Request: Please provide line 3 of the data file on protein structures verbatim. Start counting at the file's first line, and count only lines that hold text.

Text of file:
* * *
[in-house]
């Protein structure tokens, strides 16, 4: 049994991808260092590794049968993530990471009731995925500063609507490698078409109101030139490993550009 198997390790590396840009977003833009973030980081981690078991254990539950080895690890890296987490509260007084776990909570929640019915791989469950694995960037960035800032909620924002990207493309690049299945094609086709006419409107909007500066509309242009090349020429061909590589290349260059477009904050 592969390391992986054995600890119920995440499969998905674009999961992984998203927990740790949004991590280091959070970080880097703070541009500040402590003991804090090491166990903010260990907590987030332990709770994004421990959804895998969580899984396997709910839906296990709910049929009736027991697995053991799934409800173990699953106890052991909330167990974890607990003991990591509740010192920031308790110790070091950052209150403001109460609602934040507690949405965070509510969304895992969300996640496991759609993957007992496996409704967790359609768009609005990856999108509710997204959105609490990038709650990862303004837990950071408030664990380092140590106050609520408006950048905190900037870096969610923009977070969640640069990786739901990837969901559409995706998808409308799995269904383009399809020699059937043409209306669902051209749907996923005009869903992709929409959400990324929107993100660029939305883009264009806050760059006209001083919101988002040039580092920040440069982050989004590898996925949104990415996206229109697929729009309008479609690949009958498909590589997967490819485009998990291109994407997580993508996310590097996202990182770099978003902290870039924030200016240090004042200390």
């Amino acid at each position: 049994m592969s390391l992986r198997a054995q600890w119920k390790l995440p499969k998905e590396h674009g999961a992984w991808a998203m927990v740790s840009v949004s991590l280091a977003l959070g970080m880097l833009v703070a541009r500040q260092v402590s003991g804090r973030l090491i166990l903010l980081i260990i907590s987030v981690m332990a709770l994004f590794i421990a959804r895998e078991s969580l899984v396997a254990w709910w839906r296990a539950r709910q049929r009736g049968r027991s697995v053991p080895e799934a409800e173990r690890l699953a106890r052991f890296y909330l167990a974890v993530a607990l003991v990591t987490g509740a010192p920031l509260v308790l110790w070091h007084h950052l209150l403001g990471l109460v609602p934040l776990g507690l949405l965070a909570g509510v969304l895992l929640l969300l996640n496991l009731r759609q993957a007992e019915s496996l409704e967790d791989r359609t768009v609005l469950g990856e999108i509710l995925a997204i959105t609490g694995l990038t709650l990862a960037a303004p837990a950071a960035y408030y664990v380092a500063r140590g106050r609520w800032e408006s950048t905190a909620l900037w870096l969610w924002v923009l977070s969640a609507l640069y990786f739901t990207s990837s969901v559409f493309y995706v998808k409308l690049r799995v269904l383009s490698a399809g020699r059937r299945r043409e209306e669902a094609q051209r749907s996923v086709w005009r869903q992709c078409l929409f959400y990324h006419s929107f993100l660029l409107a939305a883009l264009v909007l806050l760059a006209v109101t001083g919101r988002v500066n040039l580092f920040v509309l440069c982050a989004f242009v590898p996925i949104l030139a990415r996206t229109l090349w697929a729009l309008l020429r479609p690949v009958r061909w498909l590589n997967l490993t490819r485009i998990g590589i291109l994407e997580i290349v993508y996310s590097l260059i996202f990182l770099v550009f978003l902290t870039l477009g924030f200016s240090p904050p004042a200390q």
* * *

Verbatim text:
């Amino acid at each position: 049994m592969s390391l992986r198997a054995q600890w119920k390790l995440p499969k998905e590396h674009g999961a992984w991808a998203m927990v740790s840009v949004s991590l280091a977003l959070g970080m880097l833009v703070a541009r500040q260092v402590s003991g804090r973030l090491i166990l903010l980081i260990i907590s987030v981690m332990a709770l994004f590794i421990a959804r895998e078991s969580l899984v396997a254990w709910w839906r296990a539950r709910q049929r009736g049968r027991s697995v053991p080895e799934a409800e173990r690890l699953a106890r052991f890296y909330l167990a974890v993530a607990l003991v990591t987490g509740a010192p920031l509260v308790l110790w070091h007084h950052l209150l403001g990471l109460v609602p934040l776990g507690l949405l965070a909570g509510v969304l895992l929640l969300l996640n496991l009731r759609q993957a007992e019915s496996l409704e967790d791989r359609t768009v609005l469950g990856e999108i509710l995925a997204i959105t609490g694995l990038t709650l990862a960037a303004p837990a950071a960035y408030y664990v380092a500063r140590g106050r609520w800032e408006s950048t905190a909620l900037w870096l969610w924002v923009l977070s969640a609507l640069y990786f739901t990207s990837s969901v559409f493309y995706v998808k409308l690049r799995v269904l383009s490698a399809g020699r059937r299945r043409e209306e669902a094609q051209r749907s996923v086709w005009r869903q992709c078409l929409f959400y990324h006419s929107f993100l660029l409107a939305a883009l264009v909007l806050l760059a006209v109101t001083g919101r988002v500066n040039l580092f920040v509309l440069c982050a989004f242009v590898p996925i949104l030139a990415r996206t229109l090349w697929a729009l309008l020429r479609p690949v009958r061909w498909l590589n997967l490993t490819r485009i998990g590589i291109l994407e997580i290349v993508y996310s590097l260059i996202f990182l770099v550009f978003l902290t870039l477009g924030f200016s240090p904050p004042a200390q």